Three domestic white supremacist terror attacks on America in three days. Future historians may view these events as early shots in the nation’s Second Civil War. If so, Trump is supplying the ammunition.
Future historians may also ask why Trump would do that.
Here’s a lead for them to pursue: Trump’s scorched-democracy strategy may be his only path to surviving the Trump-Russia probe. Trump’s biographers — especially those who have gotten to know him and his techniques best, including Tim O’Brien and David Cay Johnston — have warned that Trump will do anything to survive.
That is exactly what we are seeing in real time.
Lost in the Shuffle
On Thursday, Oct. 25, a white supremacist attacked in Louisville, Kentucky. Gregory Bush, an armed, 51-year-old white man, tried to enter a black church. Locked doors stopped him. His consolation prize became two innocent black senior citizens at the nearby Kroger supermarket.
Trump’s response: silence.
Then two more prominent attacks swamped the episode.
“On Both Sides…”
On Friday, Oct. 26, federal authorities arrested the suspected MAGAbomber. Another middle-aged white male, Cesar Sayoc, was accused of sending pipe bombs to Trump’s most prominent rhetorical targets, including Hillary Clinton and CNN.
When the bombs began arriving two days earlier, Trump responded initially by echoing the “false flag” hypothesis that his most ardent supporters were pushing: This was an attempt by Democrats to rob him of media coverage going into the midterms. Ann Coulter, Rush Limbaugh, Michael Savage, Lou Dobbs, Geraldo Rivera. Donald Trump Jr., and others suggested variously that: 1) liberals and/or Democratic operatives were behind the plot; 2) the bombs were “fake” (they weren’t according to FBI Director Christoper Wray); and/or 3) the whole thing was an elaborate hoax.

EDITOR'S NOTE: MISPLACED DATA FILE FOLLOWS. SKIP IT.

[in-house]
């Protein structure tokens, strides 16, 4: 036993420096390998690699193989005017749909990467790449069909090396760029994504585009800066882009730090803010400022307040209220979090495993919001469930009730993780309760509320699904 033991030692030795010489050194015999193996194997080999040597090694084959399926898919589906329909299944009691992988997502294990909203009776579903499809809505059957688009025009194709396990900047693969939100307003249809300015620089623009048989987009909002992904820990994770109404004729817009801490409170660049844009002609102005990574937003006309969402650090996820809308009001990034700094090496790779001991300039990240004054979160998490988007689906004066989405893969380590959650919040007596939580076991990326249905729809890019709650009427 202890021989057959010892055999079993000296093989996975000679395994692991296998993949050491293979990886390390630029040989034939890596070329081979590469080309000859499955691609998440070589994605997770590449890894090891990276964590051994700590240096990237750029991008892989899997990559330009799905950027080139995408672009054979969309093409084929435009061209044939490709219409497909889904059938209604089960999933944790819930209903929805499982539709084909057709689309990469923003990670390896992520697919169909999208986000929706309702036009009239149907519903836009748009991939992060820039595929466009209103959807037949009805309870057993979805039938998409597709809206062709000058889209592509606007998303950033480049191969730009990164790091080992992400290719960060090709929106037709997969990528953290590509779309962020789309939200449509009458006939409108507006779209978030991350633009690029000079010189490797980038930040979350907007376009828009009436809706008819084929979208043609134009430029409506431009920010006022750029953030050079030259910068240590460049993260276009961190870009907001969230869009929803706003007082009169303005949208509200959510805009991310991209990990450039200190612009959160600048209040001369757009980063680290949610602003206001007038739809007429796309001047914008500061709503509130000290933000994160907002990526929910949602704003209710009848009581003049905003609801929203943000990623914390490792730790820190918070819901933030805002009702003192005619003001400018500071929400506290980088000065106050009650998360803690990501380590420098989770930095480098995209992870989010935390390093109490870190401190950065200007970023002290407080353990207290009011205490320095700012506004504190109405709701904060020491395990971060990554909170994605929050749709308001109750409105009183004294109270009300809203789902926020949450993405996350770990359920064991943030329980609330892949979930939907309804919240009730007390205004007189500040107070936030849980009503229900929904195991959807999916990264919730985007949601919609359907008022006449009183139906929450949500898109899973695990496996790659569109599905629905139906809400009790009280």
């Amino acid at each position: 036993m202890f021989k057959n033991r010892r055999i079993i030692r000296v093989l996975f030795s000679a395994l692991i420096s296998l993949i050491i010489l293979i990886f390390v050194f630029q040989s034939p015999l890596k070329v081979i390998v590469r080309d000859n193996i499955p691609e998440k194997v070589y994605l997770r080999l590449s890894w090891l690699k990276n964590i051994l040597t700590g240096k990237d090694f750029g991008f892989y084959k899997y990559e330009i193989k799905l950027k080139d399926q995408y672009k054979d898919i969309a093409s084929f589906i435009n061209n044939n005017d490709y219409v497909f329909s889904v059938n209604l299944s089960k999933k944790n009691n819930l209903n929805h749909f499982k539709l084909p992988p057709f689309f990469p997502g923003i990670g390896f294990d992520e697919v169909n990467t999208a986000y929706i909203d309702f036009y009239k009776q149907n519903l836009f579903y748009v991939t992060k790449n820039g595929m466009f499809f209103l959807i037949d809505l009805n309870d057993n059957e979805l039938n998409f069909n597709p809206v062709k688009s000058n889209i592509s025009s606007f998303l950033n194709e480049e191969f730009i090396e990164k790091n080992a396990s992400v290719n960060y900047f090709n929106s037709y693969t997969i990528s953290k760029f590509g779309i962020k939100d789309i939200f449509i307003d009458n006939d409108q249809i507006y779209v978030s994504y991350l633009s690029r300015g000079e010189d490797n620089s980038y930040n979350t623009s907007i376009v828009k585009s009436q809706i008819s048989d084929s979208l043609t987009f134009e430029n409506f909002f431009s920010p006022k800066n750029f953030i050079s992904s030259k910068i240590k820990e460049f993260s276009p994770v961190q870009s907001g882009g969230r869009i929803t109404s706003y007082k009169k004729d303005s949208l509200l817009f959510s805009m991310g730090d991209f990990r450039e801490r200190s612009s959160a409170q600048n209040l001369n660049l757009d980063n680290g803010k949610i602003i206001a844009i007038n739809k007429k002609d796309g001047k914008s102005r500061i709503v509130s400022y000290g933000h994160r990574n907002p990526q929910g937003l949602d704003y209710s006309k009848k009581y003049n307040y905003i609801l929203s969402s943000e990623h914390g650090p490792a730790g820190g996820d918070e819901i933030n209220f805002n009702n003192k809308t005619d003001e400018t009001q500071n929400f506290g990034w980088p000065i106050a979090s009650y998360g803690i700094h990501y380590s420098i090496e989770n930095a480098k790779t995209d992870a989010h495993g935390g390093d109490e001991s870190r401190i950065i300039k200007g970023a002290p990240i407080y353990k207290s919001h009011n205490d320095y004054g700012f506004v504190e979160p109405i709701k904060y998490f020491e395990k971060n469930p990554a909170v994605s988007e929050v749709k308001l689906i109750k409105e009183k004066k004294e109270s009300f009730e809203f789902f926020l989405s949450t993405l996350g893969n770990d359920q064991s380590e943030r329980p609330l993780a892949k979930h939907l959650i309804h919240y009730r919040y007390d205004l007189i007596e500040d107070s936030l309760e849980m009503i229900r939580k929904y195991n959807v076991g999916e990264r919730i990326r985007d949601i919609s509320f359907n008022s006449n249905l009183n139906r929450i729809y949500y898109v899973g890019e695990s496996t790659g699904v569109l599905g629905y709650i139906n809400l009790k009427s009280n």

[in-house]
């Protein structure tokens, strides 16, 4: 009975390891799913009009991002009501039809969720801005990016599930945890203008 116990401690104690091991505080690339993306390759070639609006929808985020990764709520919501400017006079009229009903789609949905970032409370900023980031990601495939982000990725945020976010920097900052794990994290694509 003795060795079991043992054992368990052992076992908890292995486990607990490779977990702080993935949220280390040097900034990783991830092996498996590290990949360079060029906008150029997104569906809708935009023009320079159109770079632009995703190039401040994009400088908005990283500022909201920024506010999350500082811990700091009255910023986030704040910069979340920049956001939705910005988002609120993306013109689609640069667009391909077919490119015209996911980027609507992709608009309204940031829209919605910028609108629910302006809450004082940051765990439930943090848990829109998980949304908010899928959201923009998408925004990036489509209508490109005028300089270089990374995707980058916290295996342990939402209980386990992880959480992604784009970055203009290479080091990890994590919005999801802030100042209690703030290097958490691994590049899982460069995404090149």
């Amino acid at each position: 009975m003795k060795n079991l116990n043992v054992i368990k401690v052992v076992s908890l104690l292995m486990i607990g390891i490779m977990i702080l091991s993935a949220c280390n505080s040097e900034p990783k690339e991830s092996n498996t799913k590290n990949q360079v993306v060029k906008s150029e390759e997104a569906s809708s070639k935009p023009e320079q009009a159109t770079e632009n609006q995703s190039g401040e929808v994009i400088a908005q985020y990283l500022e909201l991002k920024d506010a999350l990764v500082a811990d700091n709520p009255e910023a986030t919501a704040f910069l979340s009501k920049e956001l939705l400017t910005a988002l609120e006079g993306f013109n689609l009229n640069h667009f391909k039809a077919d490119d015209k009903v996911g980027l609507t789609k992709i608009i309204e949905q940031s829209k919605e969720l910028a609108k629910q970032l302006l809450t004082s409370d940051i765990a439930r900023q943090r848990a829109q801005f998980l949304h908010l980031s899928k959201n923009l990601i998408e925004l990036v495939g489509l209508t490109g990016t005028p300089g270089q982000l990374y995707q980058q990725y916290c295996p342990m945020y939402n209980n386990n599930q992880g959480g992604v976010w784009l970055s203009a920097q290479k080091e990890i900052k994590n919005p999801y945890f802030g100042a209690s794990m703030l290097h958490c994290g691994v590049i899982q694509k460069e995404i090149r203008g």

Then came the truth: Sayoc is a fanatical Trump supporter. At a Trump rally last year, he held up a “CNN sucks” sign. When asked about the accused attacker, Trump said: “I heard he was a person who prefers me over others, but I did not see that.”
Trump refused to answer a reporter’s follow-up question: Does he disavow Sayoc’s support? But the answer came less than two days later when Trump led rally crowds cheering “CNN sucks” and “Lock her up.”
“If There Was An Armed Guard…”
On Saturday, Oct. 27, another domestic terrorist killed eleven worshippers at Pittsburgh’s oldest synagogue. Shortly before he attacked, 46-year-old Robert Bowers railed against the “migrant caravan” — a favorite Trump midterm campaign theme — and the role of Jews who were bringing in immigrants determined to destroy America.
“If there was an armed guard inside the temple, they would have been able to stop him,” Trump told reporters as he boarded a flight to rallies in Indiana and Illinois. Most telling of all: Trump didn’t cancel his campaign rallies.
Method, Not Madness
Trump understands the impact of his words, especially on his most ardent and psychologically fragile followers. Those words are no longer dog whistles; they’re bullhorns summoning the lesser angels of human nature. When Trump boasts that he’s a “nationalist” and talks about good people “on both sides” of hate crimes — drawing a false moral equivalence between the perpetrators and their victims — he knows exactly what he’s saying and to whom he is saying it. He uses words as bullets, and he knows when he’s pulling the trigger.
Remember when Trump said, “I could stand in the middle of Fifth Avenue and shoot somebody, and I wouldn’t lose any voters, OK?”
Well, right now, he has aimed the gun at the heart of American democracy.
Trump the predator has made what was once the Republican party his host species. As a result, for the past two years he has functioned without any legislative check on his power.
On November 6, that must change. Vote for a Democrat. Any Democrat. A single Democratically-controlled house of Congress won’t solve the nation’s Trump problem. That will take generations. But it’s a start. And if we don’t start somewhere, well…
Vote. On November 6, just vote.
Here are the latest additions to the Trump-Russia Timeline:
JAN. 6, 2018: Stone Says He’s Urging Pardon for Assange
OCT. 22, 2018: Bolton Says Russian Election Interference Had No Impact
OCT. 23, 2018: Trump Blasts Cohen Over Tapes
OCT. 23, 2018: Trump: I ‘Probably Will‘ Meet With Putin in November
OCT. 25-26, 2018: House Republicans Interview Papadopoulos; Papadopoulos Has Second Thoughts About Plea Deal, Seeks Immunity from Senate
OCT. 26, 2018: White House Formally Invites Putin to Washington